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Major Hurricane Willa slamming into Mexico: dangerous flooding and winds

Satellite image of Hurricane Willa on October 22, 2018. (Photo: NOAA)

Hurricane Willa, a dangerous Category 4 storm, is getting close to Mexico. The eye is currently battering a group of small islands off the country’s west coast, then it will head to the mainland late this afternoon/early evening.

 National Hurricane Center forecast track for Hurricane Willa.  (Source: NOAA)
National Hurricane Center forecast track for Hurricane Willa. (Source: NOAA)

As of 11 a.m. EDT, Willa’s maximum sustained winds were measured at 130 mph with strong gusts. Tropical storm force winds of 39 to 73 mph extend up to 125 miles from the eye, far enough away to reach the resort city of Puerto Vallarta. According to NBC, many hotel guests have left the area.

A Hurricane Warning remains in effect for almost 180 miles of Mexico’s Pacific coast between San Blas and the resort town of Mazatlan. Hurricane force winds of at least 74 mph will kick in for this stretch of coastline this afternoon. Hundreds more miles of coast are under a Tropical Storm Warning from north of Mazatlan to Bahia Tempehuaya, and from San Blas to Playa Perula, which includes Puerto Vallarta.

Forecaster at the National Hurricane Center say Willa’s winds could weaken to the Category 3 range before making landfall (111-129 mph), but this would still considered a major storm and will do a lot of damage.

Preparation have been under way since Monday. The AP reports that 7,000 to 8,000 people are being evacuated from the low-lying regions of Sinaloa state, which sit among farmland nestled between the ocean and lagoons.

Antonio Echevarria, governor of the western state of Nayarit, told Reuters more than 10,000 residents were being evacuated. Classes were cancelled in schools in much of Nayarit.

Mexican President Enrique Peña Nieto has said that he ordered the National Civil Protection System to prepare to help people who suffer during the storm.

Emergency declarations have been issued in nearly 20 cities in the states of Nayarit and Sinaloa, and ports are closed in Puerto Vallarta, Jalisco, Mazatlan and other areas, according to newspaper El Dictamen.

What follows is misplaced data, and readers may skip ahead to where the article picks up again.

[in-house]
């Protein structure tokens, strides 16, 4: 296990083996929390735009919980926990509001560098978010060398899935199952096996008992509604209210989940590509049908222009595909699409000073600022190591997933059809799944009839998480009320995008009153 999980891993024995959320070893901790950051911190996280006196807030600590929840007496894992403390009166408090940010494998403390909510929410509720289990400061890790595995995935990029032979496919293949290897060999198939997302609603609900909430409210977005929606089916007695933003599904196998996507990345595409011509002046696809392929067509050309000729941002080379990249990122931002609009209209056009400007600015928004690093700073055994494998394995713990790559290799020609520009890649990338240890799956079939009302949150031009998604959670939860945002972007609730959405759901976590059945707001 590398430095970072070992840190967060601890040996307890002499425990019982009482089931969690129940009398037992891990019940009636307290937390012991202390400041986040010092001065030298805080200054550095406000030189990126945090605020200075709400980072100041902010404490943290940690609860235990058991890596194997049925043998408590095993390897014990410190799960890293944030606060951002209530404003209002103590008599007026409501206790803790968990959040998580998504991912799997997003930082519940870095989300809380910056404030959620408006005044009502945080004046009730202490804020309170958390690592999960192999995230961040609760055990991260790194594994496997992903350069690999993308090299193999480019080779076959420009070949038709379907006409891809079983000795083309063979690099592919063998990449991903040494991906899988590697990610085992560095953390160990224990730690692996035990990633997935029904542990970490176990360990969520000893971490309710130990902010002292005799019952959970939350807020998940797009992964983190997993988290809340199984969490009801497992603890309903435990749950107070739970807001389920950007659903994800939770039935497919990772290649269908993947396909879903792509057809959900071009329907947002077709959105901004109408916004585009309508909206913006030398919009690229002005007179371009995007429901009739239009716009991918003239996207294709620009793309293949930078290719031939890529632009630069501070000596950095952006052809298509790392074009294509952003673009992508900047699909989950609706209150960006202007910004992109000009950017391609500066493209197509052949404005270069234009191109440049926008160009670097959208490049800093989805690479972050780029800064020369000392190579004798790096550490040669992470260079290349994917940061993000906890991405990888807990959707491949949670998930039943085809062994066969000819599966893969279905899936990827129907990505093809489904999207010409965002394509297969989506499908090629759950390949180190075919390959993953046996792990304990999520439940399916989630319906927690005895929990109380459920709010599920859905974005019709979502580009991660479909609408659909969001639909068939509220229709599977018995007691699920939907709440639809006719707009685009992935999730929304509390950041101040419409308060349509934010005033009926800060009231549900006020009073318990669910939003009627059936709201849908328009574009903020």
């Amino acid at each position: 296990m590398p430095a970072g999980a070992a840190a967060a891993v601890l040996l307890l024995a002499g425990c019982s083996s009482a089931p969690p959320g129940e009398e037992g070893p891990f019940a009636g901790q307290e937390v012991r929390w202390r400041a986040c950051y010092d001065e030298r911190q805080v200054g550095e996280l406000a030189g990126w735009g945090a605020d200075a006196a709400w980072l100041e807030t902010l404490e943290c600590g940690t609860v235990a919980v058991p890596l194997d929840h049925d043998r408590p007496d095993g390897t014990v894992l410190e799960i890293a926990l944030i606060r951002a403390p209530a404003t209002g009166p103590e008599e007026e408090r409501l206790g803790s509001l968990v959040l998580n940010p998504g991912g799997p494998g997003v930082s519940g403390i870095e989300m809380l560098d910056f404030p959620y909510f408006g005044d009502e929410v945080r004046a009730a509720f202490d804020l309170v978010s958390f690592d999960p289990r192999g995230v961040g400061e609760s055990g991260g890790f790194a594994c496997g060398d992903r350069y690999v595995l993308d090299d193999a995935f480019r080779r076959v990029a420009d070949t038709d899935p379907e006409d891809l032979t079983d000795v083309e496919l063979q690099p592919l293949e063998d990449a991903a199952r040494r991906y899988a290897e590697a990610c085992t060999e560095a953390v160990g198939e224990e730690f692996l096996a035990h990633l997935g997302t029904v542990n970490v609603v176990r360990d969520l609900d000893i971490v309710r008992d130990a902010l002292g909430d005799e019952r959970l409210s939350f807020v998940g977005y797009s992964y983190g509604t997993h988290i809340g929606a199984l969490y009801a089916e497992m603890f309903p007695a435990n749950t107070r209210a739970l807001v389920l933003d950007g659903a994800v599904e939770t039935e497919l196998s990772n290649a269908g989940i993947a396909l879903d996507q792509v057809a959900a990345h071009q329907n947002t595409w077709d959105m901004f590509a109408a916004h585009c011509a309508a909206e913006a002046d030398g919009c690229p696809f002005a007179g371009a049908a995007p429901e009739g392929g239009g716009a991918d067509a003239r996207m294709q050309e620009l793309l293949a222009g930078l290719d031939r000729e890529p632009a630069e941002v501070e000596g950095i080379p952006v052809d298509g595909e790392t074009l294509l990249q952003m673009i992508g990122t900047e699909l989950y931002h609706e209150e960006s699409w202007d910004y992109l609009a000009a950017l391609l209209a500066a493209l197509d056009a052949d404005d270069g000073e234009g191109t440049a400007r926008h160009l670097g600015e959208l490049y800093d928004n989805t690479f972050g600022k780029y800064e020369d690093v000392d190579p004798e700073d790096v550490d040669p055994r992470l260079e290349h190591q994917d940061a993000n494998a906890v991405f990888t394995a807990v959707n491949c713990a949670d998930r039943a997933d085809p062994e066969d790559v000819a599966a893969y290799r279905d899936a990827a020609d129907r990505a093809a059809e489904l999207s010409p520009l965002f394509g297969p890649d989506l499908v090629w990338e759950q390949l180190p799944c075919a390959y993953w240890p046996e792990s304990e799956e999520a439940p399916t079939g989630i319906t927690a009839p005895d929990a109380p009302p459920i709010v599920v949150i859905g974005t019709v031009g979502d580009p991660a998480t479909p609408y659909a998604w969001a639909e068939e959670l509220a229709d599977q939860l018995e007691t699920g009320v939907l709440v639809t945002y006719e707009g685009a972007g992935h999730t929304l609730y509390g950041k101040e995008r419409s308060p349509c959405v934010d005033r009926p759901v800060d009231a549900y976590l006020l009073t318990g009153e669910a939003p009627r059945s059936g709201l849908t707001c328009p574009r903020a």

Besides widespread power outages, Willa will produce large waves and extremely dangerous storm surge pushing onshore. Willa is expected to produce rainfall totals of 6 to 12 inches, with local amounts to 18 inches, across portions of western Jalisco, western Nayarit, southern
Sinaloa, and far southern Durango in Mexico. This rainfall will cause life-threatening flash flooding and landslides.

Farther inland, Willa is expected to produce rainfall amount of 2 to 4 inches across the rest of Durango and portions of Zacateca, southeast Chihuahua, and Coahuila, with local amounts to 6 inches possible.

 Rainfall forecast totals through Saturday.  (Source: NOAA)
Rainfall forecast totals through Saturday. (Source: NOAA)

After landfall, Willa will cross central Mexico and weaken substantially. However, the storm could spread rain across Texas and the U.S. Gulf Coast on Wednesday, Thursday, and possibly part of Friday. Rain will be heavy with areas of localized flooding possible. This will be especially bad for central Texas which flooded last week, and for people cleaning up in the Florida panhandle after Hurricane Michael.

 

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Nick Austin, Director of Weather Analytics and Senior Meteorologist

In his 17 years of weather forecasting experience, Nick worked on air at WBBJ-TV and WRCB-TV, including time spent doing weather analysis and field reporting. He received his Bachelor of Science in Meteorology from Florida State University as well as a Bachelor of Science in Management from Georgia Institute of Technology. Nick is also a member of the American Meteorological Society and National Weather Association. As a member of the weather team at WBBJ-TV in Jackson, Tennessee, Nick was nominated for a Mid-South Emmy for live coverage of a major tornado outbreak in 2008. As part of the weather team at WRCB-TV in Chattanooga, Tennessee, Nick shared the Chattanooga Times-Free Press Best of the Best award for “Best Weather Team” for eight consecutive years. Nick earned his National Weather Association Broadcasting Seal in 2005.
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